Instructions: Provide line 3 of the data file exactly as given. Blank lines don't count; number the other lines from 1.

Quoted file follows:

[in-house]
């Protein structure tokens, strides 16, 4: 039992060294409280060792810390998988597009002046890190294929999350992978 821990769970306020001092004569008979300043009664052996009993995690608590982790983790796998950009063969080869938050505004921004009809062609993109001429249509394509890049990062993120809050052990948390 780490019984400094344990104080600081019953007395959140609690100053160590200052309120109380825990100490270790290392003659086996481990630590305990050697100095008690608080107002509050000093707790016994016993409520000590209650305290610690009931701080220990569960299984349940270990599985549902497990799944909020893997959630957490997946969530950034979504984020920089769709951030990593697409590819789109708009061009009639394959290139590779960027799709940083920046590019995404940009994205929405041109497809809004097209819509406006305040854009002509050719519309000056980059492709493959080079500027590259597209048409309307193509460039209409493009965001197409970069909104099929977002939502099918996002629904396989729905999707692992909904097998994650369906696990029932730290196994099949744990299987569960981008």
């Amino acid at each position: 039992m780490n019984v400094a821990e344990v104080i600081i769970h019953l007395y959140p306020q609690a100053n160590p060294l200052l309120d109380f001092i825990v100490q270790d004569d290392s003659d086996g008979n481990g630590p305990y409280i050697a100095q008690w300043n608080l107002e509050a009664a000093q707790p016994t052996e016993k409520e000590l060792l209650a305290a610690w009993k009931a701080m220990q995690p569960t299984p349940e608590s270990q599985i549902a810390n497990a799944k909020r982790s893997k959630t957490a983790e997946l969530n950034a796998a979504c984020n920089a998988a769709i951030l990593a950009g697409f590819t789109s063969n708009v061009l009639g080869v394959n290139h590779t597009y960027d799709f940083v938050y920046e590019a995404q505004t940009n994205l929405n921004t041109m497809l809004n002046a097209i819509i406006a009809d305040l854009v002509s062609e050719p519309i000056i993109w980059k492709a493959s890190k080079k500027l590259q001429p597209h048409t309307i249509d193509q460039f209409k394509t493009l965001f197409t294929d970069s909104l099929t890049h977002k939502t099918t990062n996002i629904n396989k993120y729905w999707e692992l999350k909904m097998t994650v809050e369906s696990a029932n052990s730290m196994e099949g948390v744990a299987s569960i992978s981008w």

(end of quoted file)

């Amino acid at each position: 039992m780490n019984v400094a821990e344990v104080i600081i769970h019953l007395y959140p306020q609690a100053n160590p060294l200052l309120d109380f001092i825990v100490q270790d004569d290392s003659d086996g008979n481990g630590p305990y409280i050697a100095q008690w300043n608080l107002e509050a009664a000093q707790p016994t052996e016993k409520e000590l060792l209650a305290a610690w009993k009931a701080m220990q995690p569960t299984p349940e608590s270990q599985i549902a810390n497990a799944k909020r982790s893997k959630t957490a983790e997946l969530n950034a796998a979504c984020n920089a998988a769709i951030l990593a950009g697409f590819t789109s063969n708009v061009l009639g080869v394959n290139h590779t597009y960027d799709f940083v938050y920046e590019a995404q505004t940009n994205l929405n921004t041109m497809l809004n002046a097209i819509i406006a009809d305040l854009v002509s062609e050719p519309i000056i993109w980059k492709a493959s890190k080079k500027l590259q001429p597209h048409t309307i249509d193509q460039f209409k394509t493009l965001f197409t294929d970069s909104l099929t890049h977002k939502t099918t990062n996002i629904n396989k993120y729905w999707e692992l999350k909904m097998t994650v809050e369906s696990a029932n052990s730290m196994e099949g948390v744990a299987s569960i992978s981008w």